The Promise a Local Politician Can Keep: a Clean City

Every neighborhood should be free of litter, debris and property- and housing-code violations. There's plenty that government can do, including helping residents understand their own role.

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This is election year in many cities across the nation. It is the season when local officials will make big promises to create jobs, ensure public safety and provide affordable housing. Many of these promises cannot be fulfilled in a single term, if at all. I would like to recommend that candidates for local office promise something this election season that the community needs and that they can deliver on quickly: offer their residents a clean and beautiful city.

Of course, this starts at the neighborhood level — and with the neighbors themselves. Since my retirement from public life a few years back, I walk three to five miles most days, and if I am not walking, I ride 10 or more miles on my bicycle in and through various neighborhoods. This is the best way to take in the aesthetics of a neighborhood and hear what issues the public cares about most.

The neighborhood where I live is one of 25 I represented as an Atlanta City Council member several decades ago. It's typical of many in-town neighborhoods across the nation undergoing transition and gentrification. What makes it special is it was built around a park named for the educator and former slave Booker T. Washington. Washington Park has the distinction of being the first public park opened to African Americans in the state of Georgia, in 1919, and regrettably the only one in Atlanta that Blacks could use up until the late 1950s.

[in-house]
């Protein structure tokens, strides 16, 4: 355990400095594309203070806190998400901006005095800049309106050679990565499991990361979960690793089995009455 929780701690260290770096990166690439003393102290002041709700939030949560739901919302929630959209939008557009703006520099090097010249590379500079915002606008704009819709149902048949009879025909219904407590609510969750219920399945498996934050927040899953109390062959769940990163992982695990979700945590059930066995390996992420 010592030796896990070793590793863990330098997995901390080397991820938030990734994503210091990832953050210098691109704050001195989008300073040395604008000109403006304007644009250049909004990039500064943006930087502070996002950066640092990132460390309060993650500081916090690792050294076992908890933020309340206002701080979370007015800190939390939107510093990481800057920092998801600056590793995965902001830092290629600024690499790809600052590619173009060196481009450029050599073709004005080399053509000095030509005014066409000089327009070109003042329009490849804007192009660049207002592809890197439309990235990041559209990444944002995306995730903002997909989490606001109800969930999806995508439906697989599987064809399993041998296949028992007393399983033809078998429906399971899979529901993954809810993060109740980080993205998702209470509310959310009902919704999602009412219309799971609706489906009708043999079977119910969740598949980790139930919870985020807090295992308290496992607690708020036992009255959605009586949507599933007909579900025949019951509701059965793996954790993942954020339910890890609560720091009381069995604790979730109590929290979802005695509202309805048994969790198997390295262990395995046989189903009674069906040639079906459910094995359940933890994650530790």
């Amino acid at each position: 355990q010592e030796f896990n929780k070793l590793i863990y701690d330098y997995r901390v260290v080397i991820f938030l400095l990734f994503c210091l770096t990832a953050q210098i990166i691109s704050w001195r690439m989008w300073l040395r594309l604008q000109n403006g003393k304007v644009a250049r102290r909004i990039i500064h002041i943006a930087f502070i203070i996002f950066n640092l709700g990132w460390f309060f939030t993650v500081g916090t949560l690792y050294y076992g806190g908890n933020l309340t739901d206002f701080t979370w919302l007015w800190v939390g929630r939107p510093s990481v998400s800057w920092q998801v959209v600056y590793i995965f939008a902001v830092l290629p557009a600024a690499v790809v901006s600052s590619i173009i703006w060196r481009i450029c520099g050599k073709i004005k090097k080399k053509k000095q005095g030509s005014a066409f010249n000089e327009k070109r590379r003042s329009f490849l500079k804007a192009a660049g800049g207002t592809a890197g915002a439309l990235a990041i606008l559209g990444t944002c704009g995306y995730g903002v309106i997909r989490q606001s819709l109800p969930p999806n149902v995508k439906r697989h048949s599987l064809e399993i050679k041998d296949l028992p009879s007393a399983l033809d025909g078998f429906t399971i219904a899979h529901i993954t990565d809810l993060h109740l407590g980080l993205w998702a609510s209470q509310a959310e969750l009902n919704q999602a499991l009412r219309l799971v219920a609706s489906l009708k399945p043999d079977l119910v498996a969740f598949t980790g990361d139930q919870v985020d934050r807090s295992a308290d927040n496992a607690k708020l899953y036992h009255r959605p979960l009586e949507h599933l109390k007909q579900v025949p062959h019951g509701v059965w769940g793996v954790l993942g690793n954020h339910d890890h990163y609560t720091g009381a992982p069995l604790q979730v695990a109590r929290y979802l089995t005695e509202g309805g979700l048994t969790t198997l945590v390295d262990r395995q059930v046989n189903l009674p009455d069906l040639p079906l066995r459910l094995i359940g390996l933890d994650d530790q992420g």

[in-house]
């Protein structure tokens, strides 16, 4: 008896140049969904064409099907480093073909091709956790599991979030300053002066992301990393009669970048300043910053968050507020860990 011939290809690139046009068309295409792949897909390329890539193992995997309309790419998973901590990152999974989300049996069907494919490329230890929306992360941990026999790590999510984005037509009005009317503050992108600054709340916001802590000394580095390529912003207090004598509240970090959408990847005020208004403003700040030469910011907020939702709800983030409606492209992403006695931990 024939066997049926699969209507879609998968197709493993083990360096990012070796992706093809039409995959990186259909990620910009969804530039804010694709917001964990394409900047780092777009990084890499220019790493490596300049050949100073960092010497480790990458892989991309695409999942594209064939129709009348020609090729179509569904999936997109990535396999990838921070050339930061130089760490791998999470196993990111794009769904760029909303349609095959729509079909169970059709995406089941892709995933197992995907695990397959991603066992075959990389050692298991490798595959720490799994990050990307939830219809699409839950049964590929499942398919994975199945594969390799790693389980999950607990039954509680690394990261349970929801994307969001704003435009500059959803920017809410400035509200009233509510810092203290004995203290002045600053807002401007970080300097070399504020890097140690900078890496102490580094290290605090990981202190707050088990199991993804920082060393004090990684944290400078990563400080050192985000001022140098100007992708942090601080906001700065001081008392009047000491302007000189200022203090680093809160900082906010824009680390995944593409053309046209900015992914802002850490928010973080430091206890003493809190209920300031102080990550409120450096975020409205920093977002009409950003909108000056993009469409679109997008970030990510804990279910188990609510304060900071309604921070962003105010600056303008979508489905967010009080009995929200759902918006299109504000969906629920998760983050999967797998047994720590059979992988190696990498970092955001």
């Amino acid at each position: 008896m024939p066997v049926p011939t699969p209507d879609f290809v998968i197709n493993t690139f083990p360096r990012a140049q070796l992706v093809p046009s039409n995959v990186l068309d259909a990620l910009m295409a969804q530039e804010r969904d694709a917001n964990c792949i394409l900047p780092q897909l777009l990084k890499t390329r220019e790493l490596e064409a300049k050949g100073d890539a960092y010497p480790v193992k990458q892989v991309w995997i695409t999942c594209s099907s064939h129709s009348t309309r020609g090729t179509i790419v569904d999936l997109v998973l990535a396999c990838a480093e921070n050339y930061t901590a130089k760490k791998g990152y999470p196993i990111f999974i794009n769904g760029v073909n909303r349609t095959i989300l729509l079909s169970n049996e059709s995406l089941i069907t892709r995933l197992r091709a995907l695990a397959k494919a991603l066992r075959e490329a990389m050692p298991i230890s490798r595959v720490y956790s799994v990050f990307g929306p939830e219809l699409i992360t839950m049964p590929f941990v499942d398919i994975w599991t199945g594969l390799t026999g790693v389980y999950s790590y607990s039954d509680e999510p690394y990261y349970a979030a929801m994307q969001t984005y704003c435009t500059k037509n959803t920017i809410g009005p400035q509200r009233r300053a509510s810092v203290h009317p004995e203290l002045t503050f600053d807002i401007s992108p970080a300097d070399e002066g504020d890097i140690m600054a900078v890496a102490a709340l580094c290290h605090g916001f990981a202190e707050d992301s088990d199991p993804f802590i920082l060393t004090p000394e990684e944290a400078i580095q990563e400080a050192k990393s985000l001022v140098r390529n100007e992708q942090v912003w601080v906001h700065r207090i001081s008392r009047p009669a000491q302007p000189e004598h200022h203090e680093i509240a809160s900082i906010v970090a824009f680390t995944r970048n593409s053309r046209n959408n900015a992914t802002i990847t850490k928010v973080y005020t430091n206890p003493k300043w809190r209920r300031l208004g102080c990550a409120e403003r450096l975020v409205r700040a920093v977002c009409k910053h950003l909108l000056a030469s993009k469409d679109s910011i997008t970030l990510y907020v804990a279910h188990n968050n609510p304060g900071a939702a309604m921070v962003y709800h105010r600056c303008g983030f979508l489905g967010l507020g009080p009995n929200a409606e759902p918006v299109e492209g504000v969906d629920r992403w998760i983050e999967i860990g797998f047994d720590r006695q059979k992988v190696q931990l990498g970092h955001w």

On any given day, there are people walking to and from the nearby transit station and along the edges of the park. I mingle among them and am sad to observe many pedestrians and drivers gratuitously throwing paper bags, used COVID masks, food containers, bottles, cans and other disposable items on the sidewalks and into the streets. Each time I observe this I cringe. I feel like running up to the culprits to ask if they ever gave any thought to what our neighborhoods would look like if everyone threw trash on the ground.

As a council member and much later as a deputy chief operating officer for neighboring DeKalb County, I got used to getting an earful from constituents complaining that the sanitation departments took better care of the more affluent areas on the Northside of the city. I often reminded them that sanitation workers were not throwing debris on the streets and sidewalks in our communities — they were.

But still I took their complaints seriously because not everyone was at fault. In addressing the problem, I convened task forces and initiated legislation aimed at addressing issues including public littering, illegal dumping, and property- and housing-code violations.